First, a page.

A prang undergoing reconstruction amongst ancient temple ruins in Ayutthaya, Thailand.

On danger abroad.

Are you aware? Do you know yourself and the way you respond to stress? Can you read people’s expressions and body language? More importantly, how well can you read a situation?

Travelling is dangerous. There isn’t a way around that fact, although of course the relative risk varies hugely from guided tours around Brussels to hitchhiking through Aleppo. Even the safest cities play host to horrific crimes, while the most unstable areas can offer short periods of normality for the brief visitor – but there’s often no way of knowing when and how quickly a formerly stable region can descend into sudden chaos; it was a lesson I learned the hard way when I went to Bangkok last November.

It happened while making my way back to my hostel from an unforgettable and spontaneous train journey. In the back of a tuk-tuk speeding down the main road away from the train station, we swerved around the Democracy Monument roundabout; in my mind’s eye I was still in third class, careering around the lush green valleys of the River Kwai. But the tuk-tuk and my daydream came to an abrupt stop as throngs of people suddenly rushed into every available space all around us; the few vehicles I could see were similarly hemmed into small pockets among the crowd and the usual hustle and bustle of the city had heightened to urgent, chaotic shouting. Hundreds of locals held signs covered in home-painted Thai script, flags fluttered erratically in the scorching evening sun, and angry chants echoed repetitively around the square. The driver edged his way through wall after wall of people until we eventually arrived at my hostel, but the sights, smells and sounds of the protest were permanently etched into my consciousness. A quick Google search explained that Thailand’s lower house had recently passed a bill of amnesty, ostensibly meant to reconcile offences committed following a political coup in 2006, but seen by many as a thinly-veiled attempt to ignore several recent human rights violations and thereby restore a highly divisive former leader to power.

My instincts at the time had been to get as far away from the situation as possible. After all, I had no way of knowing if, when or how the protests would reoccur. The bill was to be debated for a final time in the Senate, Thailand’s upper house, on the day of my departure – surely the demonstrations would build towards that inevitable climax? Could I still enjoy Bangkok without running into trouble? Was it worth the risk, to be caught in the midst of political turmoil that I couldn’t fully understand or participate in as an outsider?

I eventually decided to stay, and nothing bad happened to me until my departure in mid-November. Perhaps that was sheer luck. In the past I’ve travelled to much more dangerous places; having passed safely through Beirut in 2006, it seemed silly to turn away from such a relatively peaceful city at the time. Perhaps I was just overreacting to that first stimulus … And yet I’ve lost count of the number of times that I’ve instinctively turned away from a particular street, shop or person while abroad, knowing that the uncomfortable feeling in my stomach was more than just fear of the unknown. As someone with a high dependency on logic and reason in my daily life, I find it hard to admit to the fact that while travelling I become a slave to my emotional and sensory reactions. I find it even harder to admit that sometimes, those very emotions might be more accurate than my usual reasoning, a set of rules formed from familiar cultures and experiences that can become essentially meaningless when applied to vastly different situations. I find it hardest of all to admit that ultimately we have very little control over our own personal safety when travelling; I can barely process the extent to which we blindly trust that luck will remain on our side.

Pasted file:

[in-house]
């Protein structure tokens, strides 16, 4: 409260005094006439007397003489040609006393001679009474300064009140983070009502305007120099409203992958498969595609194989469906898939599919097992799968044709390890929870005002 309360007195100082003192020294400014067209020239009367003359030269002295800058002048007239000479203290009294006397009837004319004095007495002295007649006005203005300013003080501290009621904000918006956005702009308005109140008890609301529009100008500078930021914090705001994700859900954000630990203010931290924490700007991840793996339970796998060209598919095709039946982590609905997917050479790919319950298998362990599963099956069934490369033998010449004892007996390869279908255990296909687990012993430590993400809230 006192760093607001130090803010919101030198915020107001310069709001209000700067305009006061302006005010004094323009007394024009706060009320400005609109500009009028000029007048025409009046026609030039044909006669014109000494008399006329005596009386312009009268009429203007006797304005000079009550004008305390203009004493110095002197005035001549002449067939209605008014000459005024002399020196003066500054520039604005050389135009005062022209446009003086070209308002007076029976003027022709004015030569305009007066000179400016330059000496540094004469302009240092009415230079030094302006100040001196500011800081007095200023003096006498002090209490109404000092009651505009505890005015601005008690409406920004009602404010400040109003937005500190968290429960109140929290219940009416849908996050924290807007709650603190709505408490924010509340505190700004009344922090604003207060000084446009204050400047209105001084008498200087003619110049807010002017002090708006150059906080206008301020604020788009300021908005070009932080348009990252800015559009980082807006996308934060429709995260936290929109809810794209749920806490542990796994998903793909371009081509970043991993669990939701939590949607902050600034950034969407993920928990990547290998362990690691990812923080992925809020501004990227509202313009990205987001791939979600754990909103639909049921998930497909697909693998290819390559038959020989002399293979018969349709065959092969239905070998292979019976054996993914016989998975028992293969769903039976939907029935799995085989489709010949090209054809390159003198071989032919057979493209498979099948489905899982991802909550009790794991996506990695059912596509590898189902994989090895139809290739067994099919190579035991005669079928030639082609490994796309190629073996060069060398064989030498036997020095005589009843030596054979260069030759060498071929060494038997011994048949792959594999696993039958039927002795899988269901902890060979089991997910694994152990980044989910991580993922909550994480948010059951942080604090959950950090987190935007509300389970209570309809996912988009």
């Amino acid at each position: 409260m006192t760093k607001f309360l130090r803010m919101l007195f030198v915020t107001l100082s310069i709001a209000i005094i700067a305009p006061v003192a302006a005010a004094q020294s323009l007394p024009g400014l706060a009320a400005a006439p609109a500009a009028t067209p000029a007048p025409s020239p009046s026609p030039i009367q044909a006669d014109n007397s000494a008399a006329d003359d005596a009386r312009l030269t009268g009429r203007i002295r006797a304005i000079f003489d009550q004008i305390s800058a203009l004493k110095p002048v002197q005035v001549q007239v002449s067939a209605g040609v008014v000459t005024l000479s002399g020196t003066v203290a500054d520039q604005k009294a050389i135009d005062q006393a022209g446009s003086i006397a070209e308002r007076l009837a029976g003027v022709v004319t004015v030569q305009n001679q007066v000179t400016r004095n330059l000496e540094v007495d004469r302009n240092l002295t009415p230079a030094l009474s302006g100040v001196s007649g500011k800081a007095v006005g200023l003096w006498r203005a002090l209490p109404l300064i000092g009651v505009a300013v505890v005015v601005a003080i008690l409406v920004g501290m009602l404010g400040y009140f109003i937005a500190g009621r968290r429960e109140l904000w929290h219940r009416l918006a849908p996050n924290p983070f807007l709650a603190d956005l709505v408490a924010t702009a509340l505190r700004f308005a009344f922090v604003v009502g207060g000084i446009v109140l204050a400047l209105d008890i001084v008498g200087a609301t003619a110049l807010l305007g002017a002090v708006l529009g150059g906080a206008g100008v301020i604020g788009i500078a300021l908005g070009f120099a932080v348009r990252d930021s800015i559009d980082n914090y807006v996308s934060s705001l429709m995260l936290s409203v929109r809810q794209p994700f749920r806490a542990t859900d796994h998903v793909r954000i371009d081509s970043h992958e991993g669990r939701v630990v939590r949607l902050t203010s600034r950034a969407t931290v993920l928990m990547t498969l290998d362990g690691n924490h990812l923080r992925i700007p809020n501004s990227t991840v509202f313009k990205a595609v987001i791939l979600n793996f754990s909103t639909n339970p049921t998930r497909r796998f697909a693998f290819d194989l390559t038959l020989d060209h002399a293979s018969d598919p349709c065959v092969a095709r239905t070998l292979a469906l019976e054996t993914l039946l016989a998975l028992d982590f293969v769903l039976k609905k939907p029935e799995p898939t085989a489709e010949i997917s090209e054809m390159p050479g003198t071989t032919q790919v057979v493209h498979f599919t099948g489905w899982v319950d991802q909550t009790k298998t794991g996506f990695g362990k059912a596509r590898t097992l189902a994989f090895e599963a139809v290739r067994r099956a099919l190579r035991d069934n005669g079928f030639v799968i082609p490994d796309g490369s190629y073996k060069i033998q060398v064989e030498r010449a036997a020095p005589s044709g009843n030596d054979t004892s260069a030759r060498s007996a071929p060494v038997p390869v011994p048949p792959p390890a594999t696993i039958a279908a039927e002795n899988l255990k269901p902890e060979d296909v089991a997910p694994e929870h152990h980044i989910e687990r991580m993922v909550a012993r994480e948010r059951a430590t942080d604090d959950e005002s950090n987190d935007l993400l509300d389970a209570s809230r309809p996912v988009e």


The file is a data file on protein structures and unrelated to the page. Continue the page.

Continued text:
I will always travel, despite the omnipresent danger; after all, we run countless calculated risks in our everyday lives – so why not abroad? I know very few people who travel uninsured (certainly I don’t know any sensible people who do so) but the mental scars of bad travel experiences aren’t easily undone, and neither are physical injuries. Two weeks after I arrived back home, opposing protesters in Bangkok clashed amidst gunfire leaving 4 dead and 57 injured, just 15km from where I had first been caught in the uprising. It certainly serves as a sharp reminder that even the subtlest hint of danger while travelling deserves more credit than it usually receives, at least from me.

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2 thoughts on “On danger abroad.

    1. Yeah it’s a interesting situation – according to the UK Foreign and Commonwealth, there’s still some risk in Bangkok and Chiangmai, and the other big cities. Then again, it’s possible that you could go and be sensible and be perfectly safe. Do let me know what you decide and what your experience is if you end up going – I’d be really interested to get a local update.

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